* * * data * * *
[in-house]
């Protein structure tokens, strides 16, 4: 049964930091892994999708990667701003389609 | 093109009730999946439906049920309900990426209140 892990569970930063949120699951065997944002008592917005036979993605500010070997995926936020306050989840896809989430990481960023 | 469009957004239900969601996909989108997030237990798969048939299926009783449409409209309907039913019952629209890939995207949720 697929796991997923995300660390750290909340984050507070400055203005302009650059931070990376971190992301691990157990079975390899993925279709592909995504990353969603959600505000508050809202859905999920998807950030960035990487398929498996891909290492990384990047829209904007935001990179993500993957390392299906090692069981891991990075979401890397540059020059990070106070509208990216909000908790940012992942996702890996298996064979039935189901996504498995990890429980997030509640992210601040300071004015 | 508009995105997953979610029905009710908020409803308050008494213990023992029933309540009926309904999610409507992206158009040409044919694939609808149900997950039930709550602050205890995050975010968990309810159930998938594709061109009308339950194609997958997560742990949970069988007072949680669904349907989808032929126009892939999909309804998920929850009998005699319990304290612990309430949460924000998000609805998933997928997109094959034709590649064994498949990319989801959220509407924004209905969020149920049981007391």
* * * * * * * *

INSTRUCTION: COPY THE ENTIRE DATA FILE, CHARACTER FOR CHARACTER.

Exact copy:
[in-house]
């Protein structure tokens, strides 16, 4: 049964930091892994999708990667701003389609 | 093109009730999946439906049920309900990426209140 892990569970930063949120699951065997944002008592917005036979993605500010070997995926936020306050989840896809989430990481960023 | 469009957004239900969601996909989108997030237990798969048939299926009783449409409209309907039913019952629209890939995207949720 697929796991997923995300660390750290909340984050507070400055203005302009650059931070990376971190992301691990157990079975390899993925279709592909995504990353969603959600505000508050809202859905999920998807950030960035990487398929498996891909290492990384990047829209904007935001990179993500993957390392299906090692069981891991990075979401890397540059020059990070106070509208990216909000908790940012992942996702890996298996064979039935189901996504498995990890429980997030509640992210601040300071004015 | 508009995105997953979610029905009710908020409803308050008494213990023992029933309540009926309904999610409507992206158009040409044919694939609808149900997950039930709550602050205890995050975010968990309810159930998938594709061109009308339950194609997958997560742990949970069988007072949680669904349907989808032929126009892939999909309804998920929850009998005699319990304290612990309430949460924000998000609805998933997928997109094959034709590649064994498949990319989801959220509407924004209905969020149920049981007391």